New data protection laws are coming into effect across the EU this spring, and they’re set to be some of the most stringent in the world.
Here in the UK, prior to the new EU Data Protection Regulation there was no actual legal obligation for organisations to report personal data breaches to anyone, merely a recommendation that the Information Commissioner’s Office be made aware of serious breaches.
This seemingly lackadaisical approach stems from the Data Protection Act of 1998, prior to the days of mass Internet usage. The new EU regulation will reportedly be much more in tune with the age of smartphones and cloud storage.
New Obligations in the EU
Now, data controllers must notify the appropriate supervisory authorities of any breaches with the potential to cause accidental or unlawful destruction of data, or the loss, alteration, or improper disclosure of or access to personal data that’s transmitted, stored or otherwise processed by data controllers.
Not only do data controllers now have an obligation to report breaches, but they must do so within 72 hours, which critics say may be an extremely hard target to meet for many businesses. Should the 72-hour restriction be unmet, the company that experienced the breach must provide an explanation of why they couldn’t meet the supervisory authority’s deadline.
The only circumstance in which a data breach doesn’t have to be reported under the new regulation is when the controller can prove that the breach is highly unlikely to result in the rights and freedoms of individuals being put at risk.
Documentation and Notification
The new EU regulation will also require that all personal data breaches be documented by data controllers, including the facts surrounding each incident. Furthermore, subjects must be notified of the potential risk to their personal data without undue delay. This includes the possibility or occurrence of fraud and identity theft.
At present, the ICO in the UK can issue fines up to £500,000 for companies that experience data breaches. This is another aspect of the new data protection laws that is set to change. Not only will the laws around peoples’ data become far more stringent, but the penalties for not following them are increasingly significant.
Under the new EU regulation, companies that don’t follow the guidelines for protecting data can be fined 4% of their global annual turnover for the previous year, or up to €20 million. That’s quite a hike in fines!
The new regulation will also offer the right to seek costs for any person who has suffered material or immaterial damage as a result of a data breach. This compensation will come from the controller or the processor, and some experts expect the result will be an increase in data subjects pursuing legal action when a breach occurs.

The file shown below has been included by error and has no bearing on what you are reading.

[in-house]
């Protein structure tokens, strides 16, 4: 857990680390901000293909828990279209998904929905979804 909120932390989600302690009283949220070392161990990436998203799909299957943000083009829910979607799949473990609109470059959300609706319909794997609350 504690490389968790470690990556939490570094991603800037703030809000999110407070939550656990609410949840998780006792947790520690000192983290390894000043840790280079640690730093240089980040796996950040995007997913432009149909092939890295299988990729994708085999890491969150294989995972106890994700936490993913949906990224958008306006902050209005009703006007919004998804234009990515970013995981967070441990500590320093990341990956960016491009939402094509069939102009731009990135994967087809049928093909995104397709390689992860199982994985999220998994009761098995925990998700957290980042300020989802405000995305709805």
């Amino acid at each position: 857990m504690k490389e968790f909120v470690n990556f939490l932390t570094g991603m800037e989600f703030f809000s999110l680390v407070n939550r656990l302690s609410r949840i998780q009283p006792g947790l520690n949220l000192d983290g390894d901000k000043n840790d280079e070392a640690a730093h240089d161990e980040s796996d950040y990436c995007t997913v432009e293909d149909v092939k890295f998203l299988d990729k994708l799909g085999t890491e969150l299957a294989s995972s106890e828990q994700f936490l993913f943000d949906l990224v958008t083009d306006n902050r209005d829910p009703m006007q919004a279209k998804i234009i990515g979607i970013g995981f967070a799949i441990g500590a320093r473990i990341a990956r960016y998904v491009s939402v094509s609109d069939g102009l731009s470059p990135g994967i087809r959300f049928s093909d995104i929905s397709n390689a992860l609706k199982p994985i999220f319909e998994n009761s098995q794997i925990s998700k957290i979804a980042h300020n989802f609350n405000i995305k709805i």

The Effect on UK Businesses
With the new Network and Information Security Directive, many large UK businesses will be required to implement new network and information security requirements. These include organisations that operate with essential data or provide digital services, such as banks, energy companies, healthcare providers and cloud service providers.
Companies will be responsible for data compliance under the new laws regardless of whether they’re based in the EU. What matters is whether they’re dealing with the data of EU citizens.
Principles of the Change
So, what are the changes that businesses must follow? The essentials can be broken down as follows:
• Data must be processed fairly, lawfully and transparently.
• Data must only be collected for specified, explicit and legitimate purposes.
• Access to data must be adequate, relevant and limited only to what’s necessary.
• Data records must be accurate and up to date.
• Access to data must be in a form that permits the identification of subjects no longer than needed.
• Data must be processed to ensure appropriate security of personal data and protection against any unlawful processing, loss, destruction or damage.
• Special provisions must be made regarding the data of children.
Data Protection Changes and Law Firms
Like many other businesses, law firms must prepare to adapt to the changes, and these changes are stricter than ever. This includes developing new behaviours, not just being aware of the laws.
It is also expected that there will be some legal limitations to overcome, which may keep legal professionals busy during the transition period. As excuses for non-compliance will become much harder to justify, lawyers are expected to be kept busy with advisory work for companies that need to change their policies and the way they operate.
Time to Act
With the directive being formally adopted throughout the EU this spring, companies will now have two years to adopt the policies and practices expected of them. Furthermore, the two-year adaptation period will give countries time to bring in national laws regarding the implementation of the new EU data protection regulations.